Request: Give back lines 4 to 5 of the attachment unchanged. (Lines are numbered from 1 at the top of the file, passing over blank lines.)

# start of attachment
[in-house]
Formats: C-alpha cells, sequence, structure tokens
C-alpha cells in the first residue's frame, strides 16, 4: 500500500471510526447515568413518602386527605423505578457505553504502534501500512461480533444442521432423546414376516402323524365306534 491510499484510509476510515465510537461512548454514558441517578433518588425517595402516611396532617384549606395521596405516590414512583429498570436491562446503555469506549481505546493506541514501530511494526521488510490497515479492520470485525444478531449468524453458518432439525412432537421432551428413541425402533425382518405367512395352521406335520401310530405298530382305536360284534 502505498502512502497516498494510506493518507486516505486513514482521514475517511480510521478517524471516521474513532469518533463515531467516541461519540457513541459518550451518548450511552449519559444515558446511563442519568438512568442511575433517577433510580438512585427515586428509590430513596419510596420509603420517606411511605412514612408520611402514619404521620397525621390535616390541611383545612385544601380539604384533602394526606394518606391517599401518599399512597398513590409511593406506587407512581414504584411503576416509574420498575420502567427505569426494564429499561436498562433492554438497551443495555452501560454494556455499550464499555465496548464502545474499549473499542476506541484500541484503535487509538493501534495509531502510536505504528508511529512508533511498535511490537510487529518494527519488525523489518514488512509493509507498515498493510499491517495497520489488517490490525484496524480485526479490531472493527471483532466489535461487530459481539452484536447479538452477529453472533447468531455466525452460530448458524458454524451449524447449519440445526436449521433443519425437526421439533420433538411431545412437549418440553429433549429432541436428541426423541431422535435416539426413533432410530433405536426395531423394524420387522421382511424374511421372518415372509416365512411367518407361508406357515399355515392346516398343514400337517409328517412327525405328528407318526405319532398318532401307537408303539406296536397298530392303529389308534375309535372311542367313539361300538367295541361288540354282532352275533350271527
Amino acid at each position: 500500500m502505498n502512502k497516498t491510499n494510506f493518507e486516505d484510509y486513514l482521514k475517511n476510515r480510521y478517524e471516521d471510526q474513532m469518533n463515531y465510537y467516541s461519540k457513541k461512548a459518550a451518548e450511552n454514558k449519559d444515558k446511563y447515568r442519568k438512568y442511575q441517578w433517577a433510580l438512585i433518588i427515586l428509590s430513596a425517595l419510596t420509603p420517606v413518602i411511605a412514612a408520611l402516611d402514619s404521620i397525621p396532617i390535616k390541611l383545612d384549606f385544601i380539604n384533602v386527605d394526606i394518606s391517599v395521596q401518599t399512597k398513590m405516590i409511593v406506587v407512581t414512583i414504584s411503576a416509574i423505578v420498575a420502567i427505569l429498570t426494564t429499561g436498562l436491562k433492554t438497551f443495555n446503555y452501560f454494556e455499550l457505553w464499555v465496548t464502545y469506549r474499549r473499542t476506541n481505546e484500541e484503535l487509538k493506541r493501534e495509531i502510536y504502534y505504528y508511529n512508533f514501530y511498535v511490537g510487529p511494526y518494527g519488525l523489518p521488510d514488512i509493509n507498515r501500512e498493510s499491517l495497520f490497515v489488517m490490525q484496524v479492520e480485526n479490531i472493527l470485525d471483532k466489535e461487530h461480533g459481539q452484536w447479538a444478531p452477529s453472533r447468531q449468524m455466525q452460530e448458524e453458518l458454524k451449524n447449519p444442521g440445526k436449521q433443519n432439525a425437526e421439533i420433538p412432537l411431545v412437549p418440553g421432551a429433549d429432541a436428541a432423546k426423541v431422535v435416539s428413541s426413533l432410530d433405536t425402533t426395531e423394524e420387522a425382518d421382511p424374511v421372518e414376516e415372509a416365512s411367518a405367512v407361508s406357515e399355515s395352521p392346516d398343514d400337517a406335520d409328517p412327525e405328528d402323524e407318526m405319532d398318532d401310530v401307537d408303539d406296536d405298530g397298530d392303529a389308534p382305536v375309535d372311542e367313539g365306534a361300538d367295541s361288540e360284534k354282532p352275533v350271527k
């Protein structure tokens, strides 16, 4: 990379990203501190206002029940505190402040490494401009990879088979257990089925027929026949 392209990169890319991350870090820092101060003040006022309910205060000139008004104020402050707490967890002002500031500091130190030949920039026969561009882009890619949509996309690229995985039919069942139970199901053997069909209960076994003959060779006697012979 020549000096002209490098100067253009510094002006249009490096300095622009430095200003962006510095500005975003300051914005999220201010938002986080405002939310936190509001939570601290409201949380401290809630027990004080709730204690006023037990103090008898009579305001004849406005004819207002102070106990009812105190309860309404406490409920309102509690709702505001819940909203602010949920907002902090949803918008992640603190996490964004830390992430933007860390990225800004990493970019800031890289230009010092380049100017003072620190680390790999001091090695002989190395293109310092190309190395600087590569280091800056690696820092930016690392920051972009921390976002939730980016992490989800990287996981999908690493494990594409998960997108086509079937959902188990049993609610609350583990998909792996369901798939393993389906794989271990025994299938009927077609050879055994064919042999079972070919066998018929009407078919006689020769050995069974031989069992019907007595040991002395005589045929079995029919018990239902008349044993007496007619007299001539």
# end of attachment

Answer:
Amino acid at each position: 500500500m502505498n502512502k497516498t491510499n494510506f493518507e486516505d484510509y486513514l482521514k475517511n476510515r480510521y478517524e471516521d471510526q474513532m469518533n463515531y465510537y467516541s461519540k457513541k461512548a459518550a451518548e450511552n454514558k449519559d444515558k446511563y447515568r442519568k438512568y442511575q441517578w433517577a433510580l438512585i433518588i427515586l428509590s430513596a425517595l419510596t420509603p420517606v413518602i411511605a412514612a408520611l402516611d402514619s404521620i397525621p396532617i390535616k390541611l383545612d384549606f385544601i380539604n384533602v386527605d394526606i394518606s391517599v395521596q401518599t399512597k398513590m405516590i409511593v406506587v407512581t414512583i414504584s411503576a416509574i423505578v420498575a420502567i427505569l429498570t426494564t429499561g436498562l436491562k433492554t438497551f443495555n446503555y452501560f454494556e455499550l457505553w464499555v465496548t464502545y469506549r474499549r473499542t476506541n481505546e484500541e484503535l487509538k493506541r493501534e495509531i502510536y504502534y505504528y508511529n512508533f514501530y511498535v511490537g510487529p511494526y518494527g519488525l523489518p521488510d514488512i509493509n507498515r501500512e498493510s499491517l495497520f490497515v489488517m490490525q484496524v479492520e480485526n479490531i472493527l470485525d471483532k466489535e461487530h461480533g459481539q452484536w447479538a444478531p452477529s453472533r447468531q449468524m455466525q452460530e448458524e453458518l458454524k451449524n447449519p444442521g440445526k436449521q433443519n432439525a425437526e421439533i420433538p412432537l411431545v412437549p418440553g421432551a429433549d429432541a436428541a432423546k426423541v431422535v435416539s428413541s426413533l432410530d433405536t425402533t426395531e423394524e420387522a425382518d421382511p424374511v421372518e414376516e415372509a416365512s411367518a405367512v407361508s406357515e399355515s395352521p392346516d398343514d400337517a406335520d409328517p412327525e405328528d402323524e407318526m405319532d398318532d401310530v401307537d408303539d406296536d405298530g397298530d392303529a389308534p382305536v375309535d372311542e367313539g365306534a361300538d367295541s361288540e360284534k354282532p352275533v350271527k
């Protein structure tokens, strides 16, 4: 990379990203501190206002029940505190402040490494401009990879088979257990089925027929026949 392209990169890319991350870090820092101060003040006022309910205060000139008004104020402050707490967890002002500031500091130190030949920039026969561009882009890619949509996309690229995985039919069942139970199901053997069909209960076994003959060779006697012979 020549000096002209490098100067253009510094002006249009490096300095622009430095200003962006510095500005975003300051914005999220201010938002986080405002939310936190509001939570601290409201949380401290809630027990004080709730204690006023037990103090008898009579305001004849406005004819207002102070106990009812105190309860309404406490409920309102509690709702505001819940909203602010949920907002902090949803918008992640603190996490964004830390992430933007860390990225800004990493970019800031890289230009010092380049100017003072620190680390790999001091090695002989190395293109310092190309190395600087590569280091800056690696820092930016690392920051972009921390976002939730980016992490989800990287996981999908690493494990594409998960997108086509079937959902188990049993609610609350583990998909792996369901798939393993389906794989271990025994299938009927077609050879055994064919042999079972070919066998018929009407078919006689020769050995069974031989069992019907007595040991002395005589045929079995029919018990239902008349044993007496007619007299001539």